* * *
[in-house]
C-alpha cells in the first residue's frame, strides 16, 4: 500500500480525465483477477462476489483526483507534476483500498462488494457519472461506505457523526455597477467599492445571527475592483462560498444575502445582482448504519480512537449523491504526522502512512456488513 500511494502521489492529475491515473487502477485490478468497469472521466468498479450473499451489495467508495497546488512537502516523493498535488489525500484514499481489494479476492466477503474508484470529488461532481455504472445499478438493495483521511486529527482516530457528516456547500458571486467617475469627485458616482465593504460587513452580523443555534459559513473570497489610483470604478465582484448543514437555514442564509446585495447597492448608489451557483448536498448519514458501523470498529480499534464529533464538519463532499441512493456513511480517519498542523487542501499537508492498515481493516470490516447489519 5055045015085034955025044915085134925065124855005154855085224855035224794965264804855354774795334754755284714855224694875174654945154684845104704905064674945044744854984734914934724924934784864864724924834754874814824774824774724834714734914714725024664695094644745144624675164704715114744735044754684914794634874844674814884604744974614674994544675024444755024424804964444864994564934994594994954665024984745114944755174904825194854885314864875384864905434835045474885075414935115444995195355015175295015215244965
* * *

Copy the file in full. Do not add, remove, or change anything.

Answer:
[in-house]
C-alpha cells in the first residue's frame, strides 16, 4: 500500500480525465483477477462476489483526483507534476483500498462488494457519472461506505457523526455597477467599492445571527475592483462560498444575502445582482448504519480512537449523491504526522502512512456488513 500511494502521489492529475491515473487502477485490478468497469472521466468498479450473499451489495467508495497546488512537502516523493498535488489525500484514499481489494479476492466477503474508484470529488461532481455504472445499478438493495483521511486529527482516530457528516456547500458571486467617475469627485458616482465593504460587513452580523443555534459559513473570497489610483470604478465582484448543514437555514442564509446585495447597492448608489451557483448536498448519514458501523470498529480499534464529533464538519463532499441512493456513511480517519498542523487542501499537508492498515481493516470490516447489519 5055045015085034955025044915085134925065124855005154855085224855035224794965264804855354774795334754755284714855224694875174654945154684845104704905064674945044744854984734914934724924934784864864724924834754874814824774824774724834714734914714725024664695094644745144624675164704715114744735044754684914794634874844674814884604744974614674994544675024444755024424804964444864994564934994594994954665024984745114944755174904825194854885314864875384864905434835045474885075414935115444995195355015175295015215244965